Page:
Brief life of a bird-lover: 1851-1919
William Brewster was too frail, his eyesight too poor, said his parents and doctors, for him to attend Harvard. Instead, early each morning, he pulled on his boots and spent whole days tramping through woods, fields, and marshes in search of birds near his family home, a small estate on Brattle Street in Cambridge. He became an earnest observer of birds and their habits when he was about 10, beginning the careful records he maintained throughout his life. His father had given him a gun and taught him to shoot: in the 1860s, the accepted—indeed, the only—way to observe and study birds. Binoculars as we know them were not available in Brewster’s lifetime; not until his last years did he have “field glasses.” But his hearing was acute, and he listened to birds’ songs until he learned them, becoming able to identify birds without having to depend on his gun.
William Brewster Memorial Award medal
courtesy of The American Ornithologist's Union
From boyhood, his best friend was Daniel Chester French, the future sculptor. French’s father taught both boys how to stuff birds and Brewster, while still in his teens, had cases filled with his specimens. His own father encouraged him with a gift of the five volumes of Audubon’s Ornithological Biography, which included notes on bird behavior and anatomical details. At first, Brewster and three friends met in his attic to study these precious books. In 1873, they invited six other young naturalists to form the Nuttall Ornithological Club, named for former Harvard botanist Thomas Nuttall, author of the first “field guide” to birds (1832), a small volume just the size to fit in Brewster’s pocket. The club flourished for years, and issued regular bulletins.
After his marriage, Brewster built a new house on the site of his family home and, at the back of the garden, a brick library and museum to hold his growing collection of mounted birds. Drawing on his voluminous journals and letters (now in the archives of Harvard’s Museum of Comparative Zoology [MCZ]), he wrote Birds of the Cambridge Region, published in 1906. He describes the haunts of his youth and mourns changes in the Cambridge landscape: “swamps and meadows drained or filled, and woods, groves, thickets, and orchards swept away…,” and the “reclaiming—or, as some of us prefer to characterize it, destroying [of]—the Charles River Marshes, these once primitive and beautiful salt meadows.”
He had also begun to observe a gradual decline in the numbers and abundance of local bird species. In 1869, he observed a flock of 50 passenger pigeons heading south—even then a rarity, though elderly sportsmen recalled great clouds of them overhead and hunters bringing down dozens at a time for sale in Boston. In 1875, in the interest of science, Brewster himself shot “a fine adult male” for his museum. “It was the last Pigeon I have seen, or am likely to see, alive in the Cambridge region,” he wrote in 1906. The disappearance of the species was, he realized, “due chiefly or wholly to systematic persecution on the part of man.” He came to lament the slaughter of once common birds for sport or the market: “…there was much shooting on the meadows over which the snipe were drumming last evening and I fear that some of the poor birds fell victims. It is a shame that our laws should allow this spring shooting of a bird which is so rapidly decreasing.” Eventually he gave up shooting entirely, and did not allow it on his property.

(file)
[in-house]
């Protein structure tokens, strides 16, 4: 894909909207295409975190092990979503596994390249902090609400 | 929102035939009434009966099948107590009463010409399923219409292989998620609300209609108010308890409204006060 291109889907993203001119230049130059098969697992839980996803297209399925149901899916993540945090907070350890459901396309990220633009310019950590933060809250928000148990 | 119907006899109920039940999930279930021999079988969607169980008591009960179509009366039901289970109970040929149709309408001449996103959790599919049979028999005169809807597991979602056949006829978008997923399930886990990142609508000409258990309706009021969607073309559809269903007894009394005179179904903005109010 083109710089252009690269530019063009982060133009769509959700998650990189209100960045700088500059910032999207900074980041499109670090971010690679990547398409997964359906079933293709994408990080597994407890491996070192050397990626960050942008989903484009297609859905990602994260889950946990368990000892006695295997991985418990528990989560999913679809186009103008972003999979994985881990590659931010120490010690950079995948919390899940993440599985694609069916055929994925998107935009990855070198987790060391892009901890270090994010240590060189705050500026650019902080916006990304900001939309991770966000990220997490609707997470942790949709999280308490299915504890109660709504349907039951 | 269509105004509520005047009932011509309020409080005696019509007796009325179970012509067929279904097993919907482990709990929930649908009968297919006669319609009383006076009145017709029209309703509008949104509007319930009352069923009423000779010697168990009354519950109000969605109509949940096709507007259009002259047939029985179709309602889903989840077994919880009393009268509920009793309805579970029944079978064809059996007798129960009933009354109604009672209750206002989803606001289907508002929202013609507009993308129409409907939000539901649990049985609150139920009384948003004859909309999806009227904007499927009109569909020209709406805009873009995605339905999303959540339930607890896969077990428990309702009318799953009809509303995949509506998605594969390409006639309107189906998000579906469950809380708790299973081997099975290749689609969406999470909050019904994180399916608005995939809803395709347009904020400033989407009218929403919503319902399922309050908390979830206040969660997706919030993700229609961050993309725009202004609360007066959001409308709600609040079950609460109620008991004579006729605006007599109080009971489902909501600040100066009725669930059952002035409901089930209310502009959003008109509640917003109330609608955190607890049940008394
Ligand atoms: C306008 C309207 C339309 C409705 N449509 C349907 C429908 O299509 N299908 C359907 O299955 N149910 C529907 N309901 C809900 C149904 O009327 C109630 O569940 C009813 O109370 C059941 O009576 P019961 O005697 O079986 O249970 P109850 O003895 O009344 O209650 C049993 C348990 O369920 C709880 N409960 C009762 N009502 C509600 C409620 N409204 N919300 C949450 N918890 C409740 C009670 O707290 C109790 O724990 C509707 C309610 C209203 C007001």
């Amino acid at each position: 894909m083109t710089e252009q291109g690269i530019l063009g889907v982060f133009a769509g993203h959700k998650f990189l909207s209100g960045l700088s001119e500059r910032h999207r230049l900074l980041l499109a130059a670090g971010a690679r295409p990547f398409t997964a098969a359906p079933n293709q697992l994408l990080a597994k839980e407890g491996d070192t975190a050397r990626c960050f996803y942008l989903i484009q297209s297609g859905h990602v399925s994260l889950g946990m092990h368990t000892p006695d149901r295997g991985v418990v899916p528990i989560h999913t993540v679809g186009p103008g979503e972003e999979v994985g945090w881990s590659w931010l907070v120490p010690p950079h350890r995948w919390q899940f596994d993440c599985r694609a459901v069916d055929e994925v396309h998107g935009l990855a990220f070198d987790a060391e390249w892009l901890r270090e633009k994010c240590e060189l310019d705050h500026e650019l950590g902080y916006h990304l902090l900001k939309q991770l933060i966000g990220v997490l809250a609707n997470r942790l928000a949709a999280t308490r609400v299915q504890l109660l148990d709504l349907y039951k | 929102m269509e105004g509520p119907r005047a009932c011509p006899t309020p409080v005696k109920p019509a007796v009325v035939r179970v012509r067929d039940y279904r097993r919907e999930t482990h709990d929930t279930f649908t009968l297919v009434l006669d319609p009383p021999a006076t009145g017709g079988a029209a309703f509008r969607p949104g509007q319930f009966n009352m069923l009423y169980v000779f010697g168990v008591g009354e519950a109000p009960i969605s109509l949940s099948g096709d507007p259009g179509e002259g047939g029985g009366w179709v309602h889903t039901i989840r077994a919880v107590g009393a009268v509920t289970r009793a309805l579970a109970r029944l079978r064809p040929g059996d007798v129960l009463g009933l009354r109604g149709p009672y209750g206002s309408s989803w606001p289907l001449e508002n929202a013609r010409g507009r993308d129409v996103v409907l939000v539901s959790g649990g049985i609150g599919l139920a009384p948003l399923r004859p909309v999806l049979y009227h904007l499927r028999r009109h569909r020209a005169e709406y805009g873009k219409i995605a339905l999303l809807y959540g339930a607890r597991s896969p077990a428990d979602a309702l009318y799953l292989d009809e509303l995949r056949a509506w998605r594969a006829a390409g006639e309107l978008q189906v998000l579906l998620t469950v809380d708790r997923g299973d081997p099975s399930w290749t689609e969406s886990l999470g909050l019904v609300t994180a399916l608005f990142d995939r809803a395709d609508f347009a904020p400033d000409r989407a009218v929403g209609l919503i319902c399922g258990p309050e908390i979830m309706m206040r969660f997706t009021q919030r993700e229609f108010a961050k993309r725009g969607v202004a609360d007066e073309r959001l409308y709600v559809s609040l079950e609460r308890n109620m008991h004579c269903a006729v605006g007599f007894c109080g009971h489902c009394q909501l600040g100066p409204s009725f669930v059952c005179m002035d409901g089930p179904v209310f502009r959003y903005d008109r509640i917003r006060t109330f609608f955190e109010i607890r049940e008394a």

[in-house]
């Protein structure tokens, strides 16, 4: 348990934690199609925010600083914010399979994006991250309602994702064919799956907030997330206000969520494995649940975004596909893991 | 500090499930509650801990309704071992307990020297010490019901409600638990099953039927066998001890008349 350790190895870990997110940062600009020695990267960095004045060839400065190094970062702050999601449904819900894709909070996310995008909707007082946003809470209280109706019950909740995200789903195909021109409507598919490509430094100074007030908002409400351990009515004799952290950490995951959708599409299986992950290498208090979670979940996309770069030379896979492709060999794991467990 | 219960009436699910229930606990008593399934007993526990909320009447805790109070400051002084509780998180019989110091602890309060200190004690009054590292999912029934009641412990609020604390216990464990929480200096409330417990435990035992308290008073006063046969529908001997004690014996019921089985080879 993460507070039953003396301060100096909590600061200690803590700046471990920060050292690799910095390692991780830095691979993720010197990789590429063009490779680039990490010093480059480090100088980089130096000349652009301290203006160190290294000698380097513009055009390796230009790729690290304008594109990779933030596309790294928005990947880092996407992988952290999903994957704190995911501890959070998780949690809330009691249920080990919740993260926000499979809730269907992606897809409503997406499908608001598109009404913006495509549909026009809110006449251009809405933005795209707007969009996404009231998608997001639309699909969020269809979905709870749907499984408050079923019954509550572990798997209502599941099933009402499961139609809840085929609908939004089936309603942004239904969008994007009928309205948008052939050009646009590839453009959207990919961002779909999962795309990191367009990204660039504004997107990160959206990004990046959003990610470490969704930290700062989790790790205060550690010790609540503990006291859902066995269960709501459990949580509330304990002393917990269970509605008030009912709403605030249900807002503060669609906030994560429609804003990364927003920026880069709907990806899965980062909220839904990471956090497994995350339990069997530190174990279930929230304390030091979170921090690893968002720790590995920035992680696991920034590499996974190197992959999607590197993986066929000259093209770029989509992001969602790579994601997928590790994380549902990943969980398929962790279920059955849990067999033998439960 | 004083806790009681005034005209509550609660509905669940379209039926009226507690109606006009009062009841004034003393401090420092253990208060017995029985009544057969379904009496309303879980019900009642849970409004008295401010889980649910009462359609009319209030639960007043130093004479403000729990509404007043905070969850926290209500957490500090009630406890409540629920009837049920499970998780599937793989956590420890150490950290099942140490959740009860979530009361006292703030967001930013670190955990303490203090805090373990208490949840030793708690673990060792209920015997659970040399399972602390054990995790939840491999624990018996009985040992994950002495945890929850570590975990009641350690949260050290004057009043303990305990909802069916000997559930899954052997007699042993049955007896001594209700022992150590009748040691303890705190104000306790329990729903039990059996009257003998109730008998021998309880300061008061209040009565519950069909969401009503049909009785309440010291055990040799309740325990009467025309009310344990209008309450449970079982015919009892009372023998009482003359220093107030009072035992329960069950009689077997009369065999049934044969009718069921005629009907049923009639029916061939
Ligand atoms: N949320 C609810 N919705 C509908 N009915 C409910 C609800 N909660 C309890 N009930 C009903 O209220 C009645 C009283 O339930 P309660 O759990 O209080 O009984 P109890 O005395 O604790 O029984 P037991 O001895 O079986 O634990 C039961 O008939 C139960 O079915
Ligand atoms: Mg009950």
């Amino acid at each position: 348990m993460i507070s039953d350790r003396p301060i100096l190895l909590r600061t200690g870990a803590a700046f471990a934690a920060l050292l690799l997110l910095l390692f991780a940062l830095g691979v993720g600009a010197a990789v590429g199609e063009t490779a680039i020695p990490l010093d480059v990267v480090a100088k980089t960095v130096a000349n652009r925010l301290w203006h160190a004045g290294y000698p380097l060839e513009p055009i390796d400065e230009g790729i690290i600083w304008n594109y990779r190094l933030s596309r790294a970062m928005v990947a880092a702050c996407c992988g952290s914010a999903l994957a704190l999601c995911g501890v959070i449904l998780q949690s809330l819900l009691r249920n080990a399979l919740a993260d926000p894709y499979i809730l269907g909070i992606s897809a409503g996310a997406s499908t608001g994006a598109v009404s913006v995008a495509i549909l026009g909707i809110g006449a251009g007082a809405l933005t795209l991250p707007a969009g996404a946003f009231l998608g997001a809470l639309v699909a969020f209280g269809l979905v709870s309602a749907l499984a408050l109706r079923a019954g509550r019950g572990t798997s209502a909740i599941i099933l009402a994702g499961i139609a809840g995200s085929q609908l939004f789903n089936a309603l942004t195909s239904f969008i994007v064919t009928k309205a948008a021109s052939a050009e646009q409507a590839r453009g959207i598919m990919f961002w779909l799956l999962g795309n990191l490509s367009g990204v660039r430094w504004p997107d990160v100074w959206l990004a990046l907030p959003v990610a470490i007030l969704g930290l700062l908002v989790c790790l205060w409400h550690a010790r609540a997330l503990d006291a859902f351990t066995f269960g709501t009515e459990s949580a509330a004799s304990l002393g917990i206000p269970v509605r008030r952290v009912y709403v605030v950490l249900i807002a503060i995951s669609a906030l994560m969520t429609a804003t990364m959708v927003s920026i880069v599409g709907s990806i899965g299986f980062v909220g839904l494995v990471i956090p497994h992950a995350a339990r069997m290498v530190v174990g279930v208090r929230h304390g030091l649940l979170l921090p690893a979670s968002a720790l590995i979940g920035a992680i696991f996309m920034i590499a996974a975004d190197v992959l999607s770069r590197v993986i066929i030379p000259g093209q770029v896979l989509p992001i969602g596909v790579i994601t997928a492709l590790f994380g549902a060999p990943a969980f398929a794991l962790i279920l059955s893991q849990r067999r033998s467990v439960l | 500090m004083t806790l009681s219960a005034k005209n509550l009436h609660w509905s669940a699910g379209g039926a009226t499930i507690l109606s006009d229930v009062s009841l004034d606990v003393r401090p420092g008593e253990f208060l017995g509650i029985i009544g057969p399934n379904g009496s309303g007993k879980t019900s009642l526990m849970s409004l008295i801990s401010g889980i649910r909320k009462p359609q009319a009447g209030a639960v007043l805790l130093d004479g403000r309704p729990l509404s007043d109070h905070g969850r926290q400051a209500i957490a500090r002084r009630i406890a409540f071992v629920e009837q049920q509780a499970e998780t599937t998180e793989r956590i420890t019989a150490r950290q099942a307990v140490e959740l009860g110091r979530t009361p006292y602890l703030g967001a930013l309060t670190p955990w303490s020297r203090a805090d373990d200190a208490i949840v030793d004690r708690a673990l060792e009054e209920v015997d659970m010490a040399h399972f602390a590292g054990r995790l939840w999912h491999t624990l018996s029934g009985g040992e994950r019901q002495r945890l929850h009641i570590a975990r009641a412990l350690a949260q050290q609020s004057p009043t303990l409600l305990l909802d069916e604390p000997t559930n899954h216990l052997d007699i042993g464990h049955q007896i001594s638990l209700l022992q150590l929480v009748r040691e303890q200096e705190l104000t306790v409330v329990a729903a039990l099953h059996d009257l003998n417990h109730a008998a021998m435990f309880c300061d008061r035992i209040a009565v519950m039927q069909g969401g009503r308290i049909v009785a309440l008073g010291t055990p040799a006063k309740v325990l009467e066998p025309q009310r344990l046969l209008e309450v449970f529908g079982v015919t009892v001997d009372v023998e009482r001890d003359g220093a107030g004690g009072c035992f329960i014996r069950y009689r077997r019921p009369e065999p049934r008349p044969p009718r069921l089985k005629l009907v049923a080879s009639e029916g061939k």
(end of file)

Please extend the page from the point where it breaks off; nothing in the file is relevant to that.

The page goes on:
The environmental changes Brewster witnessed impelled him toward an active role in preservation. Protecting birds meant protecting their habitat, as well as limiting hunting and discouraging the use of feathers on women’s hats. He had often explored Concord with his friend French, and in 1890 purchased Davis Hill, on the Concord River, to save the old trees from a developer’s axe. He later bought adjacent land and an old farmhouse. He canoed in all seasons, carved trails through his woods, and built a log cabin near the water where he stayed with naturalist friends.
He also observed the world around him and wrote of it simply and directly in prose reflecting sensitivity and restrained emotion rather than cold scientific detachment. One fall day, as “rain came down in perfect sheets and the east wind roared through the treetops,” he spent two hours in the woods, “curious to see what wild creatures were out in such a storm.” One summer sunset on the river, he noted the bird songs and the frogs and watched a cloud resembling a mountain, “…one end breaking down abruptly in a precipice…, the whole…tinged salmon and ashes of roses and strongly luminous as if the sun were shining through it from beyond.”
Bird migration intrigued him. The night sky might be “alive with birds” traveling south, as “may be learned by anyone having keen hearing who will take the trouble to stand for a few hours on some elevated spot and listen intently.” He spent seven weeks in a lighthouse on the Bay of Fundy, observing how migrants, confused by the light, flew into it, so that on foggy nights “it fairly rained birds.” Once he counted warblers of seven species dead on the rock.
From 1885 until he died, Brewster oversaw the bird collection at the MCZ, where his own collection, the finest in the country, came to rest. (Harvard awarded him an honorary master’s in 1889.) In 1896 he became the first president of the fledgling Massachusetts Audubon Society. After his death, more of his notes were gathered together in October Farm and Concord River. Ironically, despite the poor eyesight that kept him out of college, his great contributions depended on his powers of observation.